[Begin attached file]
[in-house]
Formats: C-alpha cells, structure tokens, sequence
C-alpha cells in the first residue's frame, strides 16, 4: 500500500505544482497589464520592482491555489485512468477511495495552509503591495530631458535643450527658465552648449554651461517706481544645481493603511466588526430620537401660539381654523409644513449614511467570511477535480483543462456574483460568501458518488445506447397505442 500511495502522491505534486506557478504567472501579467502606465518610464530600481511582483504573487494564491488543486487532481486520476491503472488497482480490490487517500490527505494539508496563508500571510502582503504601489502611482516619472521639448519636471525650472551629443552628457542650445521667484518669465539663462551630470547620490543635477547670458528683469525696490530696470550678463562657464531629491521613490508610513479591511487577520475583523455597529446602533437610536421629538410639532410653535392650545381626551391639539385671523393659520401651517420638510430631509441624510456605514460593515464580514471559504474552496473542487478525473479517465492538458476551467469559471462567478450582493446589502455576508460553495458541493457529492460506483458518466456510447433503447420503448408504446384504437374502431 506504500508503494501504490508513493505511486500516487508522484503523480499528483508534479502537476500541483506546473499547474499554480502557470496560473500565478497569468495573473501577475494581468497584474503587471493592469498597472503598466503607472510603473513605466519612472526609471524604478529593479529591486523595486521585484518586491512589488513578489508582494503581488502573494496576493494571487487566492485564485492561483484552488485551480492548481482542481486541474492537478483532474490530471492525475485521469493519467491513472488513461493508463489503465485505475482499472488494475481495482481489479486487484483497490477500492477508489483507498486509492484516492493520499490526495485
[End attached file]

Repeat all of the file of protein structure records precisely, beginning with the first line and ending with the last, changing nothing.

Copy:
[in-house]
Formats: C-alpha cells, structure tokens, sequence
C-alpha cells in the first residue's frame, strides 16, 4: 500500500505544482497589464520592482491555489485512468477511495495552509503591495530631458535643450527658465552648449554651461517706481544645481493603511466588526430620537401660539381654523409644513449614511467570511477535480483543462456574483460568501458518488445506447397505442 500511495502522491505534486506557478504567472501579467502606465518610464530600481511582483504573487494564491488543486487532481486520476491503472488497482480490490487517500490527505494539508496563508500571510502582503504601489502611482516619472521639448519636471525650472551629443552628457542650445521667484518669465539663462551630470547620490543635477547670458528683469525696490530696470550678463562657464531629491521613490508610513479591511487577520475583523455597529446602533437610536421629538410639532410653535392650545381626551391639539385671523393659520401651517420638510430631509441624510456605514460593515464580514471559504474552496473542487478525473479517465492538458476551467469559471462567478450582493446589502455576508460553495458541493457529492460506483458518466456510447433503447420503448408504446384504437374502431 506504500508503494501504490508513493505511486500516487508522484503523480499528483508534479502537476500541483506546473499547474499554480502557470496560473500565478497569468495573473501577475494581468497584474503587471493592469498597472503598466503607472510603473513605466519612472526609471524604478529593479529591486523595486521585484518586491512589488513578489508582494503581488502573494496576493494571487487566492485564485492561483484552488485551480492548481482542481486541474492537478483532474490530471492525475485521469493519467491513472488513461493508463489503465485505475482499472488494475481495482481489479486487484483497490477500492477508489483507498486509492484516492493520499490526495485